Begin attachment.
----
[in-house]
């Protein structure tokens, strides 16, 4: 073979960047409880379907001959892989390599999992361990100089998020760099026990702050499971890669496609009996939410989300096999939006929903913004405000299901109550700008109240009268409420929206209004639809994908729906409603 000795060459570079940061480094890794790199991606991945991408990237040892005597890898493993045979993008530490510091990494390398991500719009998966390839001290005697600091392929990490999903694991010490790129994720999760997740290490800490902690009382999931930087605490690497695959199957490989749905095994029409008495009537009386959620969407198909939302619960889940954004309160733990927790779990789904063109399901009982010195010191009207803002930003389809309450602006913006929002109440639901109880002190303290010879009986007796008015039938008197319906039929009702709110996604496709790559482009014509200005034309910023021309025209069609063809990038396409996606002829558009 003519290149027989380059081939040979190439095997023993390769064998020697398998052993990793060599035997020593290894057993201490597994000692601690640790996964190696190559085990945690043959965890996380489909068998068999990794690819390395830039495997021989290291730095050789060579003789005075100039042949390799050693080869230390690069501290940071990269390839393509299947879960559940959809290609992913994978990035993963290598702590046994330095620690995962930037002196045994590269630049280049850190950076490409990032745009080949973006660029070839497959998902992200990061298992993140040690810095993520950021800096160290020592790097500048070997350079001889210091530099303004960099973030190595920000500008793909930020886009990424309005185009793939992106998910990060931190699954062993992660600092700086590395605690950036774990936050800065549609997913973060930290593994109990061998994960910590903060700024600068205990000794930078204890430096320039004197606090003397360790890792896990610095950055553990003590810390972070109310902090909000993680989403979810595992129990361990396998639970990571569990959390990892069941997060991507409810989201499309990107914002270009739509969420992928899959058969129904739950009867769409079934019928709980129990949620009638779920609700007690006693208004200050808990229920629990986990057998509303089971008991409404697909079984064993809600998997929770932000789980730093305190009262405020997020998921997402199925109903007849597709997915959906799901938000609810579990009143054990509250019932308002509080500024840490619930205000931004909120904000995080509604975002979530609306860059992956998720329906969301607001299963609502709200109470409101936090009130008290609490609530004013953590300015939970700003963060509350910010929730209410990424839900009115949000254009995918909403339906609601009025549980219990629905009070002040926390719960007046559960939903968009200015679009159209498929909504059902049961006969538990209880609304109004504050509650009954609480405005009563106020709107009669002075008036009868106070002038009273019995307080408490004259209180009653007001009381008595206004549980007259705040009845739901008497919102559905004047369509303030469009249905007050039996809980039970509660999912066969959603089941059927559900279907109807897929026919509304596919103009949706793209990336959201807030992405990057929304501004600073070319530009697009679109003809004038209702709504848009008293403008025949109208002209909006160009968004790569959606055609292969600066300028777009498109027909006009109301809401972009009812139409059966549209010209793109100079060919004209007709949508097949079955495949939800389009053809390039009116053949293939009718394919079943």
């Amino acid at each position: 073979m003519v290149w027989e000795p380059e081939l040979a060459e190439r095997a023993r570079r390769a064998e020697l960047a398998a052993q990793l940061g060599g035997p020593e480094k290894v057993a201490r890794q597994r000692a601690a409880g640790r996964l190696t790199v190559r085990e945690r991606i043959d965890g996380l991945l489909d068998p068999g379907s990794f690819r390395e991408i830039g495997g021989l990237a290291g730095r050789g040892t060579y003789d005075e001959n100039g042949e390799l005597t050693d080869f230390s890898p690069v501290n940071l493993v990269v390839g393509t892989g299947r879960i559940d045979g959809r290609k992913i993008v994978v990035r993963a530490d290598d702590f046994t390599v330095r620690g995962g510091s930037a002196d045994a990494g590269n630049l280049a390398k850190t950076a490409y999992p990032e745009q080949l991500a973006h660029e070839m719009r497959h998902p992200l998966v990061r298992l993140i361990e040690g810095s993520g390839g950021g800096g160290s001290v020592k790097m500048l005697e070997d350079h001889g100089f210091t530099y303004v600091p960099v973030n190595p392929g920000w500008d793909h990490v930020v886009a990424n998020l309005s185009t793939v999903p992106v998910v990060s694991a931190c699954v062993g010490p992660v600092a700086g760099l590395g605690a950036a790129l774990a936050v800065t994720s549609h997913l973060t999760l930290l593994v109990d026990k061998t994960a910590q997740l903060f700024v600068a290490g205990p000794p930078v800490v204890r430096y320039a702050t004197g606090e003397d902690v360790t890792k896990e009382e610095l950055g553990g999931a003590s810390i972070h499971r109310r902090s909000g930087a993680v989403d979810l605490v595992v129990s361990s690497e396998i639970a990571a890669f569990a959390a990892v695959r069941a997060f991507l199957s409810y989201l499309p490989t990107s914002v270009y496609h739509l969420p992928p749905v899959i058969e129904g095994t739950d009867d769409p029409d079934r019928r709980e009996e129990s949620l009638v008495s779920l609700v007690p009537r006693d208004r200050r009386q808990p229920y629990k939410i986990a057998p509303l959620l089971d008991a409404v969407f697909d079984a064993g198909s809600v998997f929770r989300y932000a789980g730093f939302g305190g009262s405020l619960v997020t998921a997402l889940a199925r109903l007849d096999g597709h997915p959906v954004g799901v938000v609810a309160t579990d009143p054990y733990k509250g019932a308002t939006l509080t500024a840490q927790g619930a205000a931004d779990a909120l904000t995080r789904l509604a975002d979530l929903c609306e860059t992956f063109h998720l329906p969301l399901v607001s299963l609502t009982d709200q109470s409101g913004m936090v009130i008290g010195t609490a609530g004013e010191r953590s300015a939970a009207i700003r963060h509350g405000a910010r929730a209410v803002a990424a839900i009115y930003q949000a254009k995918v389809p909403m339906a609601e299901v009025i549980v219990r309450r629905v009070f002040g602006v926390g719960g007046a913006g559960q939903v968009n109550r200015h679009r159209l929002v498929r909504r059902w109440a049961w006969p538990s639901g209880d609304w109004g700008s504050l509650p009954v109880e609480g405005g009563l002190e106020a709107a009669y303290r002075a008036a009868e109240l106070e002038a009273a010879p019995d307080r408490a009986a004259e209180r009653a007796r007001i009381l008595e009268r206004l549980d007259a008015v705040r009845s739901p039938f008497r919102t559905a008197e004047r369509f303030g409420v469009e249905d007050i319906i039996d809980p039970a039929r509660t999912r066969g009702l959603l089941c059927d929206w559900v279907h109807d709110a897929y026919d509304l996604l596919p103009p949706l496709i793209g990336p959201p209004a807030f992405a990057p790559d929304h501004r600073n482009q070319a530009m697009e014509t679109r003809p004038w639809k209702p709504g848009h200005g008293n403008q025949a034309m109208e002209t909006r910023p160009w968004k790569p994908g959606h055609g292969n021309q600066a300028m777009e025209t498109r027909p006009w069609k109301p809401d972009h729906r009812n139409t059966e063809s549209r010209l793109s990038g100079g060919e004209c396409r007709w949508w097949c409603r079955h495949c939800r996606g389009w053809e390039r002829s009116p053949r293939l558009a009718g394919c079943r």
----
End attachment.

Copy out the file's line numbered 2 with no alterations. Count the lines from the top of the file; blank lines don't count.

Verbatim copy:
């Protein structure tokens, strides 16, 4: 073979960047409880379907001959892989390599999992361990100089998020760099026990702050499971890669496609009996939410989300096999939006929903913004405000299901109550700008109240009268409420929206209004639809994908729906409603 000795060459570079940061480094890794790199991606991945991408990237040892005597890898493993045979993008530490510091990494390398991500719009998966390839001290005697600091392929990490999903694991010490790129994720999760997740290490800490902690009382999931930087605490690497695959199957490989749905095994029409008495009537009386959620969407198909939302619960889940954004309160733990927790779990789904063109399901009982010195010191009207803002930003389809309450602006913006929002109440639901109880002190303290010879009986007796008015039938008197319906039929009702709110996604496709790559482009014509200005034309910023021309025209069609063809990038396409996606002829558009 003519290149027989380059081939040979190439095997023993390769064998020697398998052993990793060599035997020593290894057993201490597994000692601690640790996964190696190559085990945690043959965890996380489909068998068999990794690819390395830039495997021989290291730095050789060579003789005075100039042949390799050693080869230390690069501290940071990269390839393509299947879960559940959809290609992913994978990035993963290598702590046994330095620690995962930037002196045994590269630049280049850190950076490409990032745009080949973006660029070839497959998902992200990061298992993140040690810095993520950021800096160290020592790097500048070997350079001889210091530099303004960099973030190595920000500008793909930020886009990424309005185009793939992106998910990060931190699954062993992660600092700086590395605690950036774990936050800065549609997913973060930290593994109990061998994960910590903060700024600068205990000794930078204890430096320039004197606090003397360790890792896990610095950055553990003590810390972070109310902090909000993680989403979810595992129990361990396998639970990571569990959390990892069941997060991507409810989201499309990107914002270009739509969420992928899959058969129904739950009867769409079934019928709980129990949620009638779920609700007690006693208004200050808990229920629990986990057998509303089971008991409404697909079984064993809600998997929770932000789980730093305190009262405020997020998921997402199925109903007849597709997915959906799901938000609810579990009143054990509250019932308002509080500024840490619930205000931004909120904000995080509604975002979530609306860059992956998720329906969301607001299963609502709200109470409101936090009130008290609490609530004013953590300015939970700003963060509350910010929730209410990424839900009115949000254009995918909403339906609601009025549980219990629905009070002040926390719960007046559960939903968009200015679009159209498929909504059902049961006969538990209880609304109004504050509650009954609480405005009563106020709107009669002075008036009868106070002038009273019995307080408490004259209180009653007001009381008595206004549980007259705040009845739901008497919102559905004047369509303030469009249905007050039996809980039970509660999912066969959603089941059927559900279907109807897929026919509304596919103009949706793209990336959201807030992405990057929304501004600073070319530009697009679109003809004038209702709504848009008293403008025949109208002209909006160009968004790569959606055609292969600066300028777009498109027909006009109301809401972009009812139409059966549209010209793109100079060919004209007709949508097949079955495949939800389009053809390039009116053949293939009718394919079943």